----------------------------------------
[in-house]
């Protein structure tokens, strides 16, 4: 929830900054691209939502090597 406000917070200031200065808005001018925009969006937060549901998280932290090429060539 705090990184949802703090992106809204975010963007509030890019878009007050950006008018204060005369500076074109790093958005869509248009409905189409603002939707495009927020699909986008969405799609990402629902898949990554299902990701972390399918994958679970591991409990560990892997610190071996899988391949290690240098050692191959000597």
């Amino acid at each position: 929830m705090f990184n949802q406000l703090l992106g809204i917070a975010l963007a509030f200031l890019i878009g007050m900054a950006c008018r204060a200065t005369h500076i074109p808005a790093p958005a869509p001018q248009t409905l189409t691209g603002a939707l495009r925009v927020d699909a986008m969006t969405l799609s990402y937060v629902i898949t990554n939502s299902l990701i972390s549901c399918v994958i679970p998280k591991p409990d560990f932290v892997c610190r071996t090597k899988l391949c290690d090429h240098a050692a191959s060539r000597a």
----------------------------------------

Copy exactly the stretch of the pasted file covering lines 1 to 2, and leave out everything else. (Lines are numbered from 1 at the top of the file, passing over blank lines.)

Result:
[in-house]
């Protein structure tokens, strides 16, 4: 929830900054691209939502090597 406000917070200031200065808005001018925009969006937060549901998280932290090429060539 705090990184949802703090992106809204975010963007509030890019878009007050950006008018204060005369500076074109790093958005869509248009409905189409603002939707495009927020699909986008969405799609990402629902898949990554299902990701972390399918994958679970591991409990560990892997610190071996899988391949290690240098050692191959000597």